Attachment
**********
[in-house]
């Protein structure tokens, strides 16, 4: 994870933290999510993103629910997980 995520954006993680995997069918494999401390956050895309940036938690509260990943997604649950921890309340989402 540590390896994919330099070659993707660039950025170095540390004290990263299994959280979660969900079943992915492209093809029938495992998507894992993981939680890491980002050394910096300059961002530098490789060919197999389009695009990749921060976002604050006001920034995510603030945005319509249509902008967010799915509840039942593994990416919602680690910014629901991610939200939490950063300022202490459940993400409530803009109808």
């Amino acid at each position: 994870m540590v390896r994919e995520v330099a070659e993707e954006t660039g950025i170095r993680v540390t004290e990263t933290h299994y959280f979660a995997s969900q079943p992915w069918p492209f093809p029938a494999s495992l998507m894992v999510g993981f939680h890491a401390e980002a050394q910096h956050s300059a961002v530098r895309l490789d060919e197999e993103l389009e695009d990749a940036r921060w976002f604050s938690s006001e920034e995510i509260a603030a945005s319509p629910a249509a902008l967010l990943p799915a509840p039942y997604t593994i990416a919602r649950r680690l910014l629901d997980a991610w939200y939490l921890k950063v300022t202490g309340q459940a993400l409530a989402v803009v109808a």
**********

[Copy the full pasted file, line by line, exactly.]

[in-house]
């Protein structure tokens, strides 16, 4: 994870933290999510993103629910997980 995520954006993680995997069918494999401390956050895309940036938690509260990943997604649950921890309340989402 540590390896994919330099070659993707660039950025170095540390004290990263299994959280979660969900079943992915492209093809029938495992998507894992993981939680890491980002050394910096300059961002530098490789060919197999389009695009990749921060976002604050006001920034995510603030945005319509249509902008967010799915509840039942593994990416919602680690910014629901991610939200939490950063300022202490459940993400409530803009109808």
């Amino acid at each position: 994870m540590v390896r994919e995520v330099a070659e993707e954006t660039g950025i170095r993680v540390t004290e990263t933290h299994y959280f979660a995997s969900q079943p992915w069918p492209f093809p029938a494999s495992l998507m894992v999510g993981f939680h890491a401390e980002a050394q910096h956050s300059a961002v530098r895309l490789d060919e197999e993103l389009e695009d990749a940036r921060w976002f604050s938690s006001e920034e995510i509260a603030a945005s319509p629910a249509a902008l967010l990943p799915a509840p039942y997604t593994i990416a919602r649950r680690l910014l629901d997980a991610w939200y939490l921890k950063v300022t202490g309340q459940a993400l409530a989402v803009v109808a």